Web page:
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What can bioinformatics and systems biology tell us about the ancestor of all living things?
March 1, 2014|
© CAMBRIDGE UNIVERSITY LIBRARYAll known organisms share a number of fundamental features that, taken together, point to a common evolutionary history: DNA as the chief molecule of genetic inheritance, proteins as the primary functional molecules, and RNA as an informational intermediate between the two. The simplest explanation for why organisms share these common features is that they are inherited from a last universal common ancestor (LUCA), which sits at the root of the tree of life. Most studies of gene duplications that occurred prior to the first branch on the tree place LUCA in between the Bacteria and the common ancestor of the Archaea and Eukarya, the three taxonomic domains of cellular life.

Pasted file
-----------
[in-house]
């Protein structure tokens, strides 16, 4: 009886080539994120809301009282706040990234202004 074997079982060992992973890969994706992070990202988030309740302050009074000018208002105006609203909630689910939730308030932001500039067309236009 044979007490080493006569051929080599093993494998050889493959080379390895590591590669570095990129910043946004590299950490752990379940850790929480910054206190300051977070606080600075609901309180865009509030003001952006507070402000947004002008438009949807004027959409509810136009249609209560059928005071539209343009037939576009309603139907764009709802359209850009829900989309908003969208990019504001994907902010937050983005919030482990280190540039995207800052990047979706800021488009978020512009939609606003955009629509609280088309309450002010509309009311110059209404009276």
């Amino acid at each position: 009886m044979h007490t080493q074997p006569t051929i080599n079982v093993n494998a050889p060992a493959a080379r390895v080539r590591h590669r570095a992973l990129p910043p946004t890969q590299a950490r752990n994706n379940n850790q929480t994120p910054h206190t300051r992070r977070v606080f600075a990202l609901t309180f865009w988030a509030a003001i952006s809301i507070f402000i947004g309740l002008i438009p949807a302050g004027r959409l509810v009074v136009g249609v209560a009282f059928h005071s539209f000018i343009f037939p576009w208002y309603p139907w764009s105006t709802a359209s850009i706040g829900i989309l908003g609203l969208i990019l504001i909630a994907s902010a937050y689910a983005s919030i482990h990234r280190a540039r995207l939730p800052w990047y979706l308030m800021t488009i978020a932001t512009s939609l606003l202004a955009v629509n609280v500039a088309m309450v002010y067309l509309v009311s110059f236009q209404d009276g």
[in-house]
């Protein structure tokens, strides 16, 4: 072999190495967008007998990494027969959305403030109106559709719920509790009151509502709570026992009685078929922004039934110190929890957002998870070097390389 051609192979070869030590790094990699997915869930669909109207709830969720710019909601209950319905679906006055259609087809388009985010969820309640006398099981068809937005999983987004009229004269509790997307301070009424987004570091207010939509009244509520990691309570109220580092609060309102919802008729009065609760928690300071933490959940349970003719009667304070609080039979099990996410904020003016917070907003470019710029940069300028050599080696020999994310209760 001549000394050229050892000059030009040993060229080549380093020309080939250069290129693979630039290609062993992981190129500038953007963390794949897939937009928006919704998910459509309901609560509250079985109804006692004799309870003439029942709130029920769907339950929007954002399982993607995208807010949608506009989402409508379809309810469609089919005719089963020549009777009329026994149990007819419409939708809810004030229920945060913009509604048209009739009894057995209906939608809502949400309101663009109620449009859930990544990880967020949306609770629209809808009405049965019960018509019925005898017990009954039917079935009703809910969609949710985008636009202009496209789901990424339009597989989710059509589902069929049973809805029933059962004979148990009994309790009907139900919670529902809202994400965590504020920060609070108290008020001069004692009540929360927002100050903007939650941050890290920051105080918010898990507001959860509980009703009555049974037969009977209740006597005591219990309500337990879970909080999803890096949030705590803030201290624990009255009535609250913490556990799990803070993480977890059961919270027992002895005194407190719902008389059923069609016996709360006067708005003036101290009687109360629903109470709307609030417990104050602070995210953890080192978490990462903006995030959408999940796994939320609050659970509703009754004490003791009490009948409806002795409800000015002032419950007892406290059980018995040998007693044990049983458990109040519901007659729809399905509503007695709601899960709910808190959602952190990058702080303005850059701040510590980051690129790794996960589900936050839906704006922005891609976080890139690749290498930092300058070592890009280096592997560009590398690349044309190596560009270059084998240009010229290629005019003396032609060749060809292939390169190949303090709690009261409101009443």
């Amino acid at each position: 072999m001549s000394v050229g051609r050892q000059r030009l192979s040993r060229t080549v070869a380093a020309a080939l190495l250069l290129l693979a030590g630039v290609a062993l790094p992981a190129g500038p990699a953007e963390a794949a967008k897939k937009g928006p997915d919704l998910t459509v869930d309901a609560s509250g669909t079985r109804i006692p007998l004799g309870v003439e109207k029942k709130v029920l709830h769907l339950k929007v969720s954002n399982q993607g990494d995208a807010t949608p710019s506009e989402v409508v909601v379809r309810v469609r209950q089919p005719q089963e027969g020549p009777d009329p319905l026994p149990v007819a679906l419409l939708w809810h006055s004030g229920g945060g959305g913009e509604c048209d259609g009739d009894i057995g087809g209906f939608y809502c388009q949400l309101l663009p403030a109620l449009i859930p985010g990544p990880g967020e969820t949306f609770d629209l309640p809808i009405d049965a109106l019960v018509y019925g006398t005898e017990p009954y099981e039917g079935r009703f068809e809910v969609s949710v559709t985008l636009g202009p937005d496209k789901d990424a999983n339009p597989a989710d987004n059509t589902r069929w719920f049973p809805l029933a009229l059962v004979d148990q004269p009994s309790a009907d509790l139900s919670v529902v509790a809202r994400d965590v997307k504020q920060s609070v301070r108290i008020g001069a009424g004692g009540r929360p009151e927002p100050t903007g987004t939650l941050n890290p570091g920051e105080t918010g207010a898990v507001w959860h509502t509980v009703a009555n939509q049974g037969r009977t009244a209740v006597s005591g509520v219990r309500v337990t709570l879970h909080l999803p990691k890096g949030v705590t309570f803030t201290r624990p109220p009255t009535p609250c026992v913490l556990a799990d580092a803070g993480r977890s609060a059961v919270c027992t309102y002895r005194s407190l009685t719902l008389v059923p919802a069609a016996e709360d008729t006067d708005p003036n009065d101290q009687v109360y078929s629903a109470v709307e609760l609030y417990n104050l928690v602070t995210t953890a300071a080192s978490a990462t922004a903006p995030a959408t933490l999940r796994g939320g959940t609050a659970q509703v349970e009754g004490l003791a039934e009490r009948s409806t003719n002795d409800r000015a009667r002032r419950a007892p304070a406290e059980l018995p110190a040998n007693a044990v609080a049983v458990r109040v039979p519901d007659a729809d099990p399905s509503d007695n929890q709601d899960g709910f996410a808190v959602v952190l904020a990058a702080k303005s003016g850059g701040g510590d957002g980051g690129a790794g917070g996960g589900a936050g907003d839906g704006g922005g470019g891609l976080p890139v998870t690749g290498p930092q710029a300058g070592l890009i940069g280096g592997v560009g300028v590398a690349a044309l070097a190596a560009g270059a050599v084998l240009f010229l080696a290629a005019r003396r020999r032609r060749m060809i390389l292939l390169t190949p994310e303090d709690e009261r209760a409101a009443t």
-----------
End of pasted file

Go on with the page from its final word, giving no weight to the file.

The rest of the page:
The availability of the genome sequences from so many species across the tree of life has made it possible to look for common genomic traits that were most likely inherited from LUCA. The methods employed to identify these common genomic traits can vary greatly, however, and as a result lead to very different predictions. Some studies have estimated there to be fewer than 100 LUCA-derived gene families, while others count more than 1,000, depending on how conservatively the methods rule out genes on suspicion of horizontal gene transfer or how liberally they include genes that appear to have been present in LUCA, but subsequently lost. Despite the conflicting results, the new data are yielding insight into ancient life on Earth.
The majority of ancient gene families identified in almost all of these studies are involved in the translation of genetic information into proteins. These ancient gene families represent a range of translation functions, from regulation to ribosomal components. The genetic code at the core of translation is also highly conserved across life. In all likelihood, the enzymes responsible for establishing the genetic code by attaching amino acids to particular tRNAs evolved prior to the time of LUCA, although their evolutionary histories are obscured by subsequent horizontal gene transfers between bacteria and archaea. These results depict a translation system in LUCA that was probably similar to and as sophisticated as those of organisms alive today.